article,

 

Pay per click (PPC)

Google search Pay Per Click (PPC) is basically advertising on search engines. You pay a sum of money whenever someone ‘clicks’ on your advert, hence the term ‘Pay Per Click’ (PPC).

The adverts will appear in the sponsored listings of Google. Pay per click (PPC) adverts are text based adverts on search engines like Google that are often referred to as financed links. Most pay per click search engines like Google work on an auction-like bidding system with the following guidelines.

First you need to choose the keywords/phrases that you want to use (i. e. the search words people will use when searching for your products/services. You bid how much you’re prepared to pay each time someone clicks on your advert. You can buy more than one search phrase – for example if you sell Handmade Chess Sets, you could bid on phrases such as “chess set”, “buy chess set” and “handmade chess set”.

The more you bid for a search phrase, the higher the results of your advertisement can come. The higher your result,a lot more likely people are to click on your link. Users of search engines like google want to find what they’re looking for – and if a search engine doesn’t make them reach this goal, they will start searching somewhere different. Consequently, pay per click (PPC) engines have rules for advertisers, you can only bid on phrases that relate (“are relevant”) to the content of your site.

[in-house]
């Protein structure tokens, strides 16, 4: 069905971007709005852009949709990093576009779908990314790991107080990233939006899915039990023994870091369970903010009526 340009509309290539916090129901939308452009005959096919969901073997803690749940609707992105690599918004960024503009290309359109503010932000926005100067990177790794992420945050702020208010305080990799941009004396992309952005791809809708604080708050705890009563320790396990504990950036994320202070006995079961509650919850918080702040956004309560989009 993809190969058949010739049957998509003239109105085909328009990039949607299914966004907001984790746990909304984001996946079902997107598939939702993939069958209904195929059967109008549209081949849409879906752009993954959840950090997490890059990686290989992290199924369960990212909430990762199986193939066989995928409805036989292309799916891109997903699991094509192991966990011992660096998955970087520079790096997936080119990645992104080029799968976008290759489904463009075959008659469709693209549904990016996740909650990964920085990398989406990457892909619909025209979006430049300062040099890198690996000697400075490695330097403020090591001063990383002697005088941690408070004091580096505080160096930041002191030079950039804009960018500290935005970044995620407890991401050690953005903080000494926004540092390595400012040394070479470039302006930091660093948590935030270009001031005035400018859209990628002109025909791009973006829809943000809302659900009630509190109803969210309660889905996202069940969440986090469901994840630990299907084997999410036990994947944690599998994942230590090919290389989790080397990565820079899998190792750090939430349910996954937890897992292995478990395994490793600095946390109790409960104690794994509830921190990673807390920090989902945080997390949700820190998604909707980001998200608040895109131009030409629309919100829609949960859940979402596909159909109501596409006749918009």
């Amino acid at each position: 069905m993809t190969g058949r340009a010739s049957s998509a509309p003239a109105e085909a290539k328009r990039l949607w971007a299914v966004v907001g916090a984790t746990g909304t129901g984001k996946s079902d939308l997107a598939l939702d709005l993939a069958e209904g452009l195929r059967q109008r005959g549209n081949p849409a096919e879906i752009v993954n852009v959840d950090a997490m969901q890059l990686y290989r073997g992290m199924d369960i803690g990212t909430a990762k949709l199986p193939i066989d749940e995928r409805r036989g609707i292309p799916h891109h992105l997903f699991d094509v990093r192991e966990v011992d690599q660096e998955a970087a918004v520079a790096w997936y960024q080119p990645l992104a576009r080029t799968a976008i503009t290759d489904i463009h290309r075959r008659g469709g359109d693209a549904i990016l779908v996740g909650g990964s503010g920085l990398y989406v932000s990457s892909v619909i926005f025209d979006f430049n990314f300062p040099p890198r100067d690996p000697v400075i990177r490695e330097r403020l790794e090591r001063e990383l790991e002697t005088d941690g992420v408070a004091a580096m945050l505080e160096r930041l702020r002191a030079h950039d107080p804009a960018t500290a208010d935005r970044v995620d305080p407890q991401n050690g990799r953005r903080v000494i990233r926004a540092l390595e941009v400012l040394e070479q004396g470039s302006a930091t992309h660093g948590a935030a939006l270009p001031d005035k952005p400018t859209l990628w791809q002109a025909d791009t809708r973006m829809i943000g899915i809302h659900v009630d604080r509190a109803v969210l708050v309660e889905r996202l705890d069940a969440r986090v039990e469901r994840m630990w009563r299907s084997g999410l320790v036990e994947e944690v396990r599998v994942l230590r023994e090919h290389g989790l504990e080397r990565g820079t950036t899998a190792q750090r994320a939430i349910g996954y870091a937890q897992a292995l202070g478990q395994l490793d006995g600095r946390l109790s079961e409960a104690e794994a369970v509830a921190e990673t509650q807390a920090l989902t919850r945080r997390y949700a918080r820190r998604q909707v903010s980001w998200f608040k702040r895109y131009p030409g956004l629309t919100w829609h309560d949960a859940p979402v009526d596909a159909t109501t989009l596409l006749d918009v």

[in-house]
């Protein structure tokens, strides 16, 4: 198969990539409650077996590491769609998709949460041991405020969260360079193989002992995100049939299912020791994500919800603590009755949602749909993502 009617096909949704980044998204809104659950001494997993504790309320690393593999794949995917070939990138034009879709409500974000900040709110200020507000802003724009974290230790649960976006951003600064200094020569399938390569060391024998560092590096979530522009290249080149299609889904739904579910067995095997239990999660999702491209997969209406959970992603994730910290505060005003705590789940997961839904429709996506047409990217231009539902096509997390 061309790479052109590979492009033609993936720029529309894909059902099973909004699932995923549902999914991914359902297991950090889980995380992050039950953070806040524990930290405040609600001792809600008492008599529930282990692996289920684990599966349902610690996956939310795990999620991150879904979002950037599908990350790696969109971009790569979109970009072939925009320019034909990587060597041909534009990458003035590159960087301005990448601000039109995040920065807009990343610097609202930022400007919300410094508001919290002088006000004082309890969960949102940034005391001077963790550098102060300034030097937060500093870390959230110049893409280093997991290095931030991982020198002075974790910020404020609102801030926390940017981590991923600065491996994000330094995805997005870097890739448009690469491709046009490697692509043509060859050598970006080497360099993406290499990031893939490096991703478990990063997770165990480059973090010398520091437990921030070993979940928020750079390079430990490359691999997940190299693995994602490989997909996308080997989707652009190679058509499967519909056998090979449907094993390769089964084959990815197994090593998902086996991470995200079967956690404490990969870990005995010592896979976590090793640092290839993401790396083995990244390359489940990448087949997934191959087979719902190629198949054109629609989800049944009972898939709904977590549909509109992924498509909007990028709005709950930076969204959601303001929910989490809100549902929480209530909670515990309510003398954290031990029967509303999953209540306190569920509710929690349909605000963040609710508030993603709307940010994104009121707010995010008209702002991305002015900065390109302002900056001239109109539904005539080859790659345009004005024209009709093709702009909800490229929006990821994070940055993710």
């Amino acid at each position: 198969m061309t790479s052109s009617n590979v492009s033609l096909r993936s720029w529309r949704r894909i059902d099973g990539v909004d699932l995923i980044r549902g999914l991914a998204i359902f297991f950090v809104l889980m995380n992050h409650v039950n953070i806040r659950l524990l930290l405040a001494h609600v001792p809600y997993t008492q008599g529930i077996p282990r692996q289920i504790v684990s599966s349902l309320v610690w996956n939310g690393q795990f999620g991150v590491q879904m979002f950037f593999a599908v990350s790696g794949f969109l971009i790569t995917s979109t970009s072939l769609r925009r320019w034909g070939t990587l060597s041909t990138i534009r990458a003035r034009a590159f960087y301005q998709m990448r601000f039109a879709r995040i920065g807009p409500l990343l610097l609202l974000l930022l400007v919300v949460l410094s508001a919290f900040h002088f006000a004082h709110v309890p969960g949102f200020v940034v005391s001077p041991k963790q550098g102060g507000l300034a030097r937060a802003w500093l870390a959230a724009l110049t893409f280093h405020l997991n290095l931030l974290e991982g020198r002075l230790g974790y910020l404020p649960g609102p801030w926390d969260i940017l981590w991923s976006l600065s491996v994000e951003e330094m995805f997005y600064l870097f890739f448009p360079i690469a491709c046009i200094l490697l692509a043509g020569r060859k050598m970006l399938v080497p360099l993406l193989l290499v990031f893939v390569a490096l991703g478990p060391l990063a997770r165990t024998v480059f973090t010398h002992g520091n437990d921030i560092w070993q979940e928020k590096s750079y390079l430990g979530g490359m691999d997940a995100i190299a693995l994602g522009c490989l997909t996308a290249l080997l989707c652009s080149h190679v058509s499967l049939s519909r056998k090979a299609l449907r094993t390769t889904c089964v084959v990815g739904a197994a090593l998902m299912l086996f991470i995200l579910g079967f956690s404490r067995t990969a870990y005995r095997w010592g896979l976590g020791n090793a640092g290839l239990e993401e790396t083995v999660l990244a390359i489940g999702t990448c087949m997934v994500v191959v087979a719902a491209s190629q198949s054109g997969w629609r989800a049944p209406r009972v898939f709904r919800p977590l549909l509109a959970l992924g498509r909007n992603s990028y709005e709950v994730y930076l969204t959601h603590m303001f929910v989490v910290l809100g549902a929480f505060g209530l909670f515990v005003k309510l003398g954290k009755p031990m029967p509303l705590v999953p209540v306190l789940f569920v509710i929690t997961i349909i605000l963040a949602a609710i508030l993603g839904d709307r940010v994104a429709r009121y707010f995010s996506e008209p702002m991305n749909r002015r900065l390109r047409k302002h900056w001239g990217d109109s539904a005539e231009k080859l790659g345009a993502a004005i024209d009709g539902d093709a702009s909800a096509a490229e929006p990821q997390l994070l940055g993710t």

You only pay if the user actually clicks on your website link in the results. You only pay for results. The success of a PPC campaign is often measured by assessing the average cost per click paid for each and every visitor. For that reason ways to reduce the overall cost per click should be pursued. This is typically achieved by finding and then assigning more budget to keywords/search words that are much less popular and therefore more affordable.

Elements, such as conversion rates, must also be considered when developing and calculating the success of a PPC campaign. Clearly an ad could be effective in making click-throughs, but not achieve the results required online (e.g. making a lead or purchasing a product online.)